Rose Pruning Time

“Rose Pruning Time”, a copyrighted post, was written for my WordPress blog called Always Growing by Jan in Covington, Louisiana

 

 

The last week of January to the first week of February is the time I prune my roses. They have usually started blooming again, and new growth is starting. It breaks my heart to cut off flower buds at this time, but it is necessary for better flowering later.

It is also at this time that I will take some of those cuttings and try to root them. I have been fairly successful in rooting new roses, so I thought I would try again this year.

This year I am trying to root a red rose from my mother’s garden. When I went by her house last Thursday, I fulfilled my promise to prune her roses since she is no longer physically able to do so. I took several of the trimmings from her red single rose to root. I tried this last year, but unfortunately took only one red cutting and several pink ones which I didn’t really want. She has the red and pink planted together, and I must have confused them when cutting them back last year. This year, however, I had marked the red one so I would be sure and get the right one.

Because of work, I had to keep these cuttings in water until today. After re-cutting the ends and dipping them in rooting powder, I planted them in containers.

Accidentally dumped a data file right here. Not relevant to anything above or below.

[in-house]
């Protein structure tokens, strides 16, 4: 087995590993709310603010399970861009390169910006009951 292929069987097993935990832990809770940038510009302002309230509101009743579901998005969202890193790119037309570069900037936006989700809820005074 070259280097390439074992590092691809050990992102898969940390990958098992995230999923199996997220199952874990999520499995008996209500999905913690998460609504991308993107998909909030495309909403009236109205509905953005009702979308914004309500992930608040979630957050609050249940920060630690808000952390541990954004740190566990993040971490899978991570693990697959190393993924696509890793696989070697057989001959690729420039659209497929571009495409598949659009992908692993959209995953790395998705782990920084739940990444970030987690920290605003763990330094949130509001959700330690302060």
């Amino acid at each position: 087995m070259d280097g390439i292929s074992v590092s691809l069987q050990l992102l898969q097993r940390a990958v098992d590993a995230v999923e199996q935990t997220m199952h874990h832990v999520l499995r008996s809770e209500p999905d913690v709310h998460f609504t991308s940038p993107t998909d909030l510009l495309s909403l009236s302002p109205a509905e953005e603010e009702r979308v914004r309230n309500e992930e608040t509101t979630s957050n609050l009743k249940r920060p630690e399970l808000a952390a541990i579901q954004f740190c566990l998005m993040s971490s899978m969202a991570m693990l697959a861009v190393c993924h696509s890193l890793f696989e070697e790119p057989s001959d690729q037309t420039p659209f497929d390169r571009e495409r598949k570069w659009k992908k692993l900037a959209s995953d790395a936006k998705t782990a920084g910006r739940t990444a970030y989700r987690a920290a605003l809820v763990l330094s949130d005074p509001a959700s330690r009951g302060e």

Now, I will just keep them damp (we have high humidity here, so no having to cover them with plastic) and in a shady area for a few weeks, and then I should have some new rose bushes for my garden. If too many for me to use roots, I’ll just share with my sisters.

I really do like this red rose, but, more importantly, it is from my mother’s garden. It will be something I will always have to remember her by.

Promising Signs

“Promising Signs”, a copyrighted post, was written for my WordPress blog called Always Growing by Jan in Covington, Louisiana

Approximately three weeks ago, I undertook an experiment. As I was cutting back my roses, I decided to try and root some of the clippings. My mother, who can root just about anything, has rooted roses several times, but I have only been successful once, and that time it was strictly by accident.

I selected several clippings and trimmed them back to about four to five inches, removed most of the leaves, dipped the cuttings in rooting hormone, and planted them in a large container. I have kept them damp, and if a freeze was predicted, I brought the container indoors, but mostly, they have stayed outside in a shady area. It wasn’t long before I started seeing tiny signs of leaves. Today, these cuttings, while they have lost their mature leaves, have started growing a lot of new ones.

 

 

I haven’t lightly tugged on the cuttings to see how well they are rooting. I figure, it is too early, and it is better to leave well enough alone. But, I do think that all this new growth is a promising sign that I just may be on the way to having a few more roses bushes for the garden – all for free.

Cutting Back

“Cutting Back”, a copyrighted post, was written for my WordPress blog called Always Growing by Jan in Covington, Louisiana